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Smooth Fox Terrier
Flushing Foxes with Finesse

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 Smooth Fox Terrier

The Smooth Fox Terrier is a small breed from the United Kingdom also known as just a Fox Terrier, the Smooth-coated Fox Terrier and the Smooth-haired Fox Terrier. Owners and fans will nickname it the Foxie or SFT and it was bred sometime in the 17th century, as it name suggests, to hunt foxes. Specifically it would go to ground and flush foxes out of their dens. Today the sport of fox hunting is one of questionable taste and the need for Fox Terriers has greatly dropped as a result of a law banning it in the UK. In the US some still use them in country hunts. Most that are around now are kept as show dogs and as companions. It is an important breed though because it is thought many terriers come from this one. It is called the Smooth Fox Terrier because there is in fact another type, the Wire Fox Terrier the latter actually being more common than the smooth that we are looking at here. Its talents include agility, hunting, watchdog, tricks and tracking.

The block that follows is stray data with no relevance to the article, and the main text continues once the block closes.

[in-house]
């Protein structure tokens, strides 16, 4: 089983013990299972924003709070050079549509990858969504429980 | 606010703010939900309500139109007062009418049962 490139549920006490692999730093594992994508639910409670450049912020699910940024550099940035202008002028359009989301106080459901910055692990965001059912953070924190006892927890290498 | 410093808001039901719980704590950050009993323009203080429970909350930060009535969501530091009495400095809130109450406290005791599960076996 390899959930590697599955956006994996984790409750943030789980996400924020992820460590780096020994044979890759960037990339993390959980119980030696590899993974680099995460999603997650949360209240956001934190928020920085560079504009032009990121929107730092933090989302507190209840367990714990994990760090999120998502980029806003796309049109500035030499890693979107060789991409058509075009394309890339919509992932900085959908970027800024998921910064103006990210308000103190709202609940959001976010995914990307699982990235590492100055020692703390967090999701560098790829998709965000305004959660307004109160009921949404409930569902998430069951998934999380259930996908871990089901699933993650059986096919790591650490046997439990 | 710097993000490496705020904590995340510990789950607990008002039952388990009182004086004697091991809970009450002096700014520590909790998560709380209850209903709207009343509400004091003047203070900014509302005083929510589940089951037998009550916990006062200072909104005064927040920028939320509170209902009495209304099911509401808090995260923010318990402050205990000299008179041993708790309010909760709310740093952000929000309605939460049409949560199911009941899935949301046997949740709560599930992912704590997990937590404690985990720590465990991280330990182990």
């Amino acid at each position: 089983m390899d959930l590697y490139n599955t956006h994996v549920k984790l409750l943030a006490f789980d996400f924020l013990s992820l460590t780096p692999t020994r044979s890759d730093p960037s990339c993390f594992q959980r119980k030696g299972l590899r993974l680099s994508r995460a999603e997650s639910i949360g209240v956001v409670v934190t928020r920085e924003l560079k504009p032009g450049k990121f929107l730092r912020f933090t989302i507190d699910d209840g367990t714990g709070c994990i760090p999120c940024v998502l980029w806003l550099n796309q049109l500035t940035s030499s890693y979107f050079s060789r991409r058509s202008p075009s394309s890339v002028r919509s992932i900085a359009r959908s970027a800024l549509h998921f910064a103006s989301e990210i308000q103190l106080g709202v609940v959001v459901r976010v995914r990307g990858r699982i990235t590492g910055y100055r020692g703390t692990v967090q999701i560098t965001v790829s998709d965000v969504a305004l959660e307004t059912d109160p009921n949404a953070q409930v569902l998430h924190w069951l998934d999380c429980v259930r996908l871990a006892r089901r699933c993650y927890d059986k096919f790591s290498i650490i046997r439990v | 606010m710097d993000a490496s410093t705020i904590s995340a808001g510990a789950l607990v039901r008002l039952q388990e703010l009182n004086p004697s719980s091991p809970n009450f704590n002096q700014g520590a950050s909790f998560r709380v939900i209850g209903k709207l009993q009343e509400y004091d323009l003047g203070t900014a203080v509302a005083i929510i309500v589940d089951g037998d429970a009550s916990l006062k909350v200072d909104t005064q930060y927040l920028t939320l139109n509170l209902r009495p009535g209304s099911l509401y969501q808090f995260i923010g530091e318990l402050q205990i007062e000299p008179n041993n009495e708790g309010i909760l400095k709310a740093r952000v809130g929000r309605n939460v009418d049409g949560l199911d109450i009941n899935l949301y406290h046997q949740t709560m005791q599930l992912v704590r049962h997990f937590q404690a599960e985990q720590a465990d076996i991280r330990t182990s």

The Smooth Fox Terrier at A Glance
Name Smooth Fox Terrier
Other names Fox Terrier, Smooth-haired Fox Terrier, Smooth-coated Fox Terrier,
Nicknames 'gentleman of the terrier world', Foxie, SFT
Origin United Kingdom
Average size Small
Average weight 13 to 20 pounds
Average height 13 to 16 inches
Life span 12 to 15 years 10-13
Coat type Fine, dense, rough, short, flat, hard, harsh
Hypoallergenic No
Color White, brindle, black,
Popularity Not very popular – ranked 124th by the AKC
Intelligence Average – understands new commands with 25 to 40 repetitions
Tolerance to heat Very good – can live in hot climates but nothing extreme